Raul Santoya and his co-founders run Skymo, a manufacturer of specialty cleaners and degreasers that are safe for the environment. Their initial target market is the aviation industry.
“It was at an aviation trade show in 2015 where we discovered the huge opportunity in aviation for products that work but are also good for the environment,” said Santoya, CFO and government vendor contracting officer for Skymo. The company is a client of the Florida SBDC at FIU, the small business development center within the FIU College of Business. After a year of development and building out a manufacturing facility in Medley, Skymo opened in 2017.
At a trade show in 2017, the team received interest from international businesses and sent some samples to companies in a couple of countries.
That’s often how companies get started in exporting — they take advantage of an opportunity that presents itself, says Shelly Bernal, an SBDC at FIU consultant who specializes in export.
But what these businesses really need is a strategic plan for exporting, she says.
Fortunately for Skymo, the company heard about SBDC at FIU at about the same time and began working with some of the consultants, including Bernal, who put together an extensive export marketing plan for them. The process took about two months, as part of a state program involving the Florida SBDC Network and Enterprise Florida, the state’s economic development agency. Skymo paid $500 for the service, but the rest – $3,500 – was paid by a scholarship through Enterprise Florida.
The plan included deep market research (demand by country, GDP growth, regulations, trade flow data, currency fluctuations, etc). Using the research, Bernal and Skymo tried to define what would set up an environment for more potential for success. Then they prioritized the markets and appropriate channels within the supply chain. “The idea is they can use the plan coupled with their own experience to make the best decisions for their company.”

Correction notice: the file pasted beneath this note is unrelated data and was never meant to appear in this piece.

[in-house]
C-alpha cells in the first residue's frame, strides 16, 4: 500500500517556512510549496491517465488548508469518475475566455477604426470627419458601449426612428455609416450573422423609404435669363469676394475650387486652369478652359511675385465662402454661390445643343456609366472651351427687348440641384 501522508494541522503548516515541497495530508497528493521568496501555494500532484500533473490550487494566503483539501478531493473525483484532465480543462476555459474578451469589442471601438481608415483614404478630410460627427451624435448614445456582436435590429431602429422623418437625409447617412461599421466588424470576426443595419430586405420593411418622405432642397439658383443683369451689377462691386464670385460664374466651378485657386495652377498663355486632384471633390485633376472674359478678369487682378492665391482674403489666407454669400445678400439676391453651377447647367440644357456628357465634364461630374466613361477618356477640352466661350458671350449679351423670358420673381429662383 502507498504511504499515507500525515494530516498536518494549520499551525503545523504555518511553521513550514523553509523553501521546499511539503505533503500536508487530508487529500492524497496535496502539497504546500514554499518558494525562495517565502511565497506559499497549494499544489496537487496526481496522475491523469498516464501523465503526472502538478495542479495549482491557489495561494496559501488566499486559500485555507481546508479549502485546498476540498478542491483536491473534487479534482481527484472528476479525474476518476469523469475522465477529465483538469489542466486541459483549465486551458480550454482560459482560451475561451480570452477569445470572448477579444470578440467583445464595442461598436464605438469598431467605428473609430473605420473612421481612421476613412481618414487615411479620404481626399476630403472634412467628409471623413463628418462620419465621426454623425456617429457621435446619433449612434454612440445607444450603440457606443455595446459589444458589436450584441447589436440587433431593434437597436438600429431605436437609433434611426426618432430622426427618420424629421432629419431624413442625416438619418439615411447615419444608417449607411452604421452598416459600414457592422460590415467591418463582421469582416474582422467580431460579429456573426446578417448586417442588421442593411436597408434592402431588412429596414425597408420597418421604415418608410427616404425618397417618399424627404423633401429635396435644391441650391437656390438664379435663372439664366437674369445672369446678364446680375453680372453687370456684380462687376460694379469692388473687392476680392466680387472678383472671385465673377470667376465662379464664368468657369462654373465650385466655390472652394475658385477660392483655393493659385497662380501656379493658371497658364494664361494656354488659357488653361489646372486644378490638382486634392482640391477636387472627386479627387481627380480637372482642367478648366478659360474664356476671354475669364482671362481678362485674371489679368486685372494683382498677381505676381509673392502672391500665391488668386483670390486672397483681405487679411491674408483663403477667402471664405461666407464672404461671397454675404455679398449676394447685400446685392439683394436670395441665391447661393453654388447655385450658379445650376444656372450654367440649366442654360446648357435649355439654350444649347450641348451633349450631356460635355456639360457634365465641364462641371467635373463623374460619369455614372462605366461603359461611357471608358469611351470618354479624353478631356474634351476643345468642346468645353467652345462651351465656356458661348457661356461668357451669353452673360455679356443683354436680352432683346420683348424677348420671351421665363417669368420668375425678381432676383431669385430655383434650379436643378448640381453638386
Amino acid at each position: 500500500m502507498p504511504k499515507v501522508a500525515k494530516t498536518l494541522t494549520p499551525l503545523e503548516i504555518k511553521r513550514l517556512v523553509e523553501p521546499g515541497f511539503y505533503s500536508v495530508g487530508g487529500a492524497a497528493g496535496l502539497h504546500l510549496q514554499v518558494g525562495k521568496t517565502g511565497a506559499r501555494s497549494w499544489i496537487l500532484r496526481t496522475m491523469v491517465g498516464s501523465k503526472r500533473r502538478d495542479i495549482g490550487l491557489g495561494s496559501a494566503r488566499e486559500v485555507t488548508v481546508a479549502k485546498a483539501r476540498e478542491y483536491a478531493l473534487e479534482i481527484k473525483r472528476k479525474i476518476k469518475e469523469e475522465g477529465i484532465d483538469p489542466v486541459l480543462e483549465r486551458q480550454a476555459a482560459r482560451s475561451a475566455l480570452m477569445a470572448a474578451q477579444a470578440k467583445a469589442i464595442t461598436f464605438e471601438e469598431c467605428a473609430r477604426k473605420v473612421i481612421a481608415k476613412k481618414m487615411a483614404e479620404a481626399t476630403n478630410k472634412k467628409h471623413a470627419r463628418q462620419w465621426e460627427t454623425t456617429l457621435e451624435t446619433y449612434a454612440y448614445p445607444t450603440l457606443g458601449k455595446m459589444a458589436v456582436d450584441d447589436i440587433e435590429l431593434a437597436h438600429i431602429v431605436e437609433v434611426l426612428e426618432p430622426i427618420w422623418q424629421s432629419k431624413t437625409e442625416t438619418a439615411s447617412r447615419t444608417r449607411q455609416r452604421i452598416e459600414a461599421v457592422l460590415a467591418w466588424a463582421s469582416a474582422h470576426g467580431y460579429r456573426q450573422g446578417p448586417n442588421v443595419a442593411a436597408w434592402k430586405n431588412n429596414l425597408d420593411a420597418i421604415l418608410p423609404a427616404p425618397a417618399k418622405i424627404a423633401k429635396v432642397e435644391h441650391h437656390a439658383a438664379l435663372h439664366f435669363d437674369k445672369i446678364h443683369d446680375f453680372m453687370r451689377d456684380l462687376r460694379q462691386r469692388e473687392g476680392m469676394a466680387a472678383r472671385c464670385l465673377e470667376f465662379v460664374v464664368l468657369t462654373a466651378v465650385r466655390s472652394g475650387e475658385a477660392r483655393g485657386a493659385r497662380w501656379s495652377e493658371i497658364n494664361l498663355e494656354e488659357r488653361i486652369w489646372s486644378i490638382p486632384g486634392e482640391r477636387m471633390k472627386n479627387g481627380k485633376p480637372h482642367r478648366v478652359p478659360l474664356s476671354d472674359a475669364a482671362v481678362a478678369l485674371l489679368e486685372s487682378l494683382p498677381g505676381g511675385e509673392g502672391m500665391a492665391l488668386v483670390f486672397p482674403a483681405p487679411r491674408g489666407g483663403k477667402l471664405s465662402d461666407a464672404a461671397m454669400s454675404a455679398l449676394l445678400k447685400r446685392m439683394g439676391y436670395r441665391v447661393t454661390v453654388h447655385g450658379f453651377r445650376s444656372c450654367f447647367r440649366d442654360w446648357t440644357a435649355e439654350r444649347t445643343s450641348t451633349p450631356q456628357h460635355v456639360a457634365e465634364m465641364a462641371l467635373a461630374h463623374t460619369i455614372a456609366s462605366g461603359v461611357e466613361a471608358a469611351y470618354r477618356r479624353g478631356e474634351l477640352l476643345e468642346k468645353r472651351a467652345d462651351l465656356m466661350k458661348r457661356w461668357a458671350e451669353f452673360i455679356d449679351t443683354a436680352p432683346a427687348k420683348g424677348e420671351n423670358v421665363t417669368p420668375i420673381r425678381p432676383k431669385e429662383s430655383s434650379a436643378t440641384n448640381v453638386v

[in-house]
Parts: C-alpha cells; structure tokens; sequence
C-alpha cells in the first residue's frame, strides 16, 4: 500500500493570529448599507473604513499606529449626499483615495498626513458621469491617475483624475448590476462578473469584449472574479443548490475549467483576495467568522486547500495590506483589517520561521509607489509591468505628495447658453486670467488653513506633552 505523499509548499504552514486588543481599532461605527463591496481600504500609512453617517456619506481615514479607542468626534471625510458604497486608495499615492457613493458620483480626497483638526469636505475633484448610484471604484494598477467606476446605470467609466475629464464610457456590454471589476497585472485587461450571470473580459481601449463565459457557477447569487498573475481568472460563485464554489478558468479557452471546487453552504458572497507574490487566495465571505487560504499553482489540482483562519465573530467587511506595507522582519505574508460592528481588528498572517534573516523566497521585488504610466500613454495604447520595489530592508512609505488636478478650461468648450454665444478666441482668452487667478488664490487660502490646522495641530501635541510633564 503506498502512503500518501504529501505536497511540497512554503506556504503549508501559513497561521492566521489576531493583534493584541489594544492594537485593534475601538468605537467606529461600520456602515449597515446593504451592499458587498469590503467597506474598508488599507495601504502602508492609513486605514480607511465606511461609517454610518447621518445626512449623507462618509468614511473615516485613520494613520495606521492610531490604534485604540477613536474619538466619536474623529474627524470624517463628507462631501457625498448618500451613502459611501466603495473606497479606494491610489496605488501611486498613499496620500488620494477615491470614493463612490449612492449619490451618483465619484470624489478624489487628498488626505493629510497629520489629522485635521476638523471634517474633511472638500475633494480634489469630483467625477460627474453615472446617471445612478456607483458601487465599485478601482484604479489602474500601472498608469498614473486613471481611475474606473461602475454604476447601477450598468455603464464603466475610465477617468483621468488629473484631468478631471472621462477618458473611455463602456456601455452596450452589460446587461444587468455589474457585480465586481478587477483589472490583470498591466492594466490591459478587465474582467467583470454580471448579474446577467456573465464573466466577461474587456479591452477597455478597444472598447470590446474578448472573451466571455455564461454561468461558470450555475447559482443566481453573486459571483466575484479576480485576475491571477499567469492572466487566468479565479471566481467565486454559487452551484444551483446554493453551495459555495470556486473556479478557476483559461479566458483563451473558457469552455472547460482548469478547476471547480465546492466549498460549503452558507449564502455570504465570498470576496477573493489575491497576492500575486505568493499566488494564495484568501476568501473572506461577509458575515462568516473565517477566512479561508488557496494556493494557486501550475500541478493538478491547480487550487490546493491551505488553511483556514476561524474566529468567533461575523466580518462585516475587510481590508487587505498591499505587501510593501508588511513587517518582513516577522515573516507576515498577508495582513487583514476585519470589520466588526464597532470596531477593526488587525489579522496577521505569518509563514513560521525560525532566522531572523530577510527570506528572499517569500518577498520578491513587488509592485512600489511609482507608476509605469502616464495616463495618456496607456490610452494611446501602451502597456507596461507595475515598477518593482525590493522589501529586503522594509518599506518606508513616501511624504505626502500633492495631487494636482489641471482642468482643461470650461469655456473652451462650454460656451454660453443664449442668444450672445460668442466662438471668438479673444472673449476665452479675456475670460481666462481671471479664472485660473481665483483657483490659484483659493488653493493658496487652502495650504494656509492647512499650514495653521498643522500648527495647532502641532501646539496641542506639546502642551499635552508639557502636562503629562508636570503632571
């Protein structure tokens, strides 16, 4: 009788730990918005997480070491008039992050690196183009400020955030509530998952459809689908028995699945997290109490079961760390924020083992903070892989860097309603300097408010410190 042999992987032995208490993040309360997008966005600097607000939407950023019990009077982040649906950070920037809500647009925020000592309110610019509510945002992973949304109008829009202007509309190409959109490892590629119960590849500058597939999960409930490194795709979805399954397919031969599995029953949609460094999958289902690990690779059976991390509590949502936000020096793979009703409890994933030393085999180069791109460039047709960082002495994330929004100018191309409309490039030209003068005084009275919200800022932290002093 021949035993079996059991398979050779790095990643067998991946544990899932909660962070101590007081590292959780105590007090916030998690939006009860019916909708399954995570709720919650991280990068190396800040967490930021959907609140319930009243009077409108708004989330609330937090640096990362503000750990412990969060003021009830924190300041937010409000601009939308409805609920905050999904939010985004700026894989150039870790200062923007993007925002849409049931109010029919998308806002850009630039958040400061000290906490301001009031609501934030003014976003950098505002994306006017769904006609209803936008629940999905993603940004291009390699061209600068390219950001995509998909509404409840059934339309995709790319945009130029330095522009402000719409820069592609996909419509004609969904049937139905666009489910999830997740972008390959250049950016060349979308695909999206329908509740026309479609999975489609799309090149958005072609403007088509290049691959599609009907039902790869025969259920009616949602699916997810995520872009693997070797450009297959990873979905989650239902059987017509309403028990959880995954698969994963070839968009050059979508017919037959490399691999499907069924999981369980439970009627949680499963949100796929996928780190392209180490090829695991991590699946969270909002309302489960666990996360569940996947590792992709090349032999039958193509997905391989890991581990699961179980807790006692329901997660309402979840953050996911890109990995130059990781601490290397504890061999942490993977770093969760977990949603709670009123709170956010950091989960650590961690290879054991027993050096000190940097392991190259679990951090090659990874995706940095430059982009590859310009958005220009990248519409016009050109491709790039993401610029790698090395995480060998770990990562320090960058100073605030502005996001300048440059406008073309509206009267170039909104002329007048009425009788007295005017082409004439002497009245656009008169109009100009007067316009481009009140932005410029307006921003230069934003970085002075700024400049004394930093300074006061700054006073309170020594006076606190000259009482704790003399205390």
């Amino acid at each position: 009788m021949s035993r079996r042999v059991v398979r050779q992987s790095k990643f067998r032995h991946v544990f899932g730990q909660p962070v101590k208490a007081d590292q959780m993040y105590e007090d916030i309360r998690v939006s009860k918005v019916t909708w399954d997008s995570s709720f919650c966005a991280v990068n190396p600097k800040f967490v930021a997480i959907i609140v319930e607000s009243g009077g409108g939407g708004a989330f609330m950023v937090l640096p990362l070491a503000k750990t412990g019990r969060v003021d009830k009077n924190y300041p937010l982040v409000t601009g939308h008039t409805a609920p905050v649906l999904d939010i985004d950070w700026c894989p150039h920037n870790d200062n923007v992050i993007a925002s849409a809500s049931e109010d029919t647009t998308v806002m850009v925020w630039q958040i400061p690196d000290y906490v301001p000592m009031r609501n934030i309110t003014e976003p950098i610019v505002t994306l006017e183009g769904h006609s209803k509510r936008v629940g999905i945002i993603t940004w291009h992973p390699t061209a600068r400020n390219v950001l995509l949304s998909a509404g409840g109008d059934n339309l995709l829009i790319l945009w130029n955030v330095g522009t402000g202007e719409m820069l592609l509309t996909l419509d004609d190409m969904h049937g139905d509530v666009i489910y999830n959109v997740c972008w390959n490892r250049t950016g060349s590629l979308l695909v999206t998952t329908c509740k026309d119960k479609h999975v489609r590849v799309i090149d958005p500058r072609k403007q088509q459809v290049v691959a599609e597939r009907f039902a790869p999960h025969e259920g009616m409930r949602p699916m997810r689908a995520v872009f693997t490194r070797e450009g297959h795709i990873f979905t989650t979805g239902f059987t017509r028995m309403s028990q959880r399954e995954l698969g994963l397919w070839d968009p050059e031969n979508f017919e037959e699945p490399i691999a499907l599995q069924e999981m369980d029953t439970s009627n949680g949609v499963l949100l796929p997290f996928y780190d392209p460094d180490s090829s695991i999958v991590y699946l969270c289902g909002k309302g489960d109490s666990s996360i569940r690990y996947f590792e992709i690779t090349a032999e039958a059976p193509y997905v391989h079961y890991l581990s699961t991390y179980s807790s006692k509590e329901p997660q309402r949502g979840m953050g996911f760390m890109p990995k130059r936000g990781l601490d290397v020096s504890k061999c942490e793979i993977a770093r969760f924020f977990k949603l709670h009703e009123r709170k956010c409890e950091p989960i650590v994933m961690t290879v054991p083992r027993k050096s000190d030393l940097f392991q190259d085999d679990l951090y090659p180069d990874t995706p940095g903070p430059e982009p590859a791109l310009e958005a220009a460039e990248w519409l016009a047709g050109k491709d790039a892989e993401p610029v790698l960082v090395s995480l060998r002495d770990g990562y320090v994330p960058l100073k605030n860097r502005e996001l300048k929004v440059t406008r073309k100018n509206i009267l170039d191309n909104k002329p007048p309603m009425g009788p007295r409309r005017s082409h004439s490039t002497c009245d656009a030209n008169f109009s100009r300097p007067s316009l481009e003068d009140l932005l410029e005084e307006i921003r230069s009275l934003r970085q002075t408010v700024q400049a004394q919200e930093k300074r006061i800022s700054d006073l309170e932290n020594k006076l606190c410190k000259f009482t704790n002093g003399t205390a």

Once a manufacturing company like Skymo has this plan (Skymo’s was about 100 pages) and it is implemented, there are a host of other resources through the state’s Gold Key Services available through the state’s Enterprise Florida agency. These include a reimbursed matchmaking service that helps companies meet with potential partners and customers in the countries, and another that reimburses for half of trade show booth costs. There’s also a reimbursement program for website localization development, Bernal said.
“We are very lucky in the State of Florida that the Legislature has set aside what I consider a significant gift of money for these services … that support these companies to grow faster than they otherwise would and grow jobs,” Bernal said.
Santoya, who is also working on an MBA from FIU, said the planning process helped Skymo restructure its focus, identify its initial target markets for exports and strategically narrow down its distribution avenues. After the initial markets are doing well, the company will work on expanding geographically as well as adding to the product line, all according to the strategic plan. “The whole process has been great,” he said.
Santoya has also taken advantage of other services available from SBDC at FIU, including exploring government contracting for domestic sales.
“As a small business company, we don’t have all the answers. We are small. Once I learned about SBDC, with 16 expert advisors all willing to help you, it’s amazing to have an institution like that backing you up and helping you out,” said Santoya, who previously ran an IT services company.
“The value we’ve received,” he said, “you can’t put a price on it.”
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